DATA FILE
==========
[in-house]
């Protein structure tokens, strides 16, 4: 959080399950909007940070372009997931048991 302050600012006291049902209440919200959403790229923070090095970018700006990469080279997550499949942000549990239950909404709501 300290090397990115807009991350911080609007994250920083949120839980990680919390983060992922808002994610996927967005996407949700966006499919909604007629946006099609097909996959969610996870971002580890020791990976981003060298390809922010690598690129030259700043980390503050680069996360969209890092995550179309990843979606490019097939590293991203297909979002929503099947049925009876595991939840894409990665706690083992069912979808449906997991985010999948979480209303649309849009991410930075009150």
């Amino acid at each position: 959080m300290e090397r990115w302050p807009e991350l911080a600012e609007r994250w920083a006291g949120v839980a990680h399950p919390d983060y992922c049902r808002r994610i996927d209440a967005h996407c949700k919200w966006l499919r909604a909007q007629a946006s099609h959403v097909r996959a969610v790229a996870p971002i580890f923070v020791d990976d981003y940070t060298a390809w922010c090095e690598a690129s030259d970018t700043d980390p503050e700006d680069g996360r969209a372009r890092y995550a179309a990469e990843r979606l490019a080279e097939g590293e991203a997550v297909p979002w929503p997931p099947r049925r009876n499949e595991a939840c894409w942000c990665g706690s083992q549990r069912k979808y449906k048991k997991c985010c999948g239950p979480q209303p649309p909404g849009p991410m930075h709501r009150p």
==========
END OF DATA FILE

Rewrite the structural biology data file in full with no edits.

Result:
[in-house]
């Protein structure tokens, strides 16, 4: 959080399950909007940070372009997931048991 302050600012006291049902209440919200959403790229923070090095970018700006990469080279997550499949942000549990239950909404709501 300290090397990115807009991350911080609007994250920083949120839980990680919390983060992922808002994610996927967005996407949700966006499919909604007629946006099609097909996959969610996870971002580890020791990976981003060298390809922010690598690129030259700043980390503050680069996360969209890092995550179309990843979606490019097939590293991203297909979002929503099947049925009876595991939840894409990665706690083992069912979808449906997991985010999948979480209303649309849009991410930075009150």
């Amino acid at each position: 959080m300290e090397r990115w302050p807009e991350l911080a600012e609007r994250w920083a006291g949120v839980a990680h399950p919390d983060y992922c049902r808002r994610i996927d209440a967005h996407c949700k919200w966006l499919r909604a909007q007629a946006s099609h959403v097909r996959a969610v790229a996870p971002i580890f923070v020791d990976d981003y940070t060298a390809w922010c090095e690598a690129s030259d970018t700043d980390p503050e700006d680069g996360r969209a372009r890092y995550a179309a990469e990843r979606l490019a080279e097939g590293e991203a997550v297909p979002w929503p997931p099947r049925r009876n499949e595991a939840c894409w942000c990665g706690s083992q549990r069912k979808y449906k048991k997991c985010c999948g239950p979480q209303p649309p909404g849009p991410m930075h709501r009150p």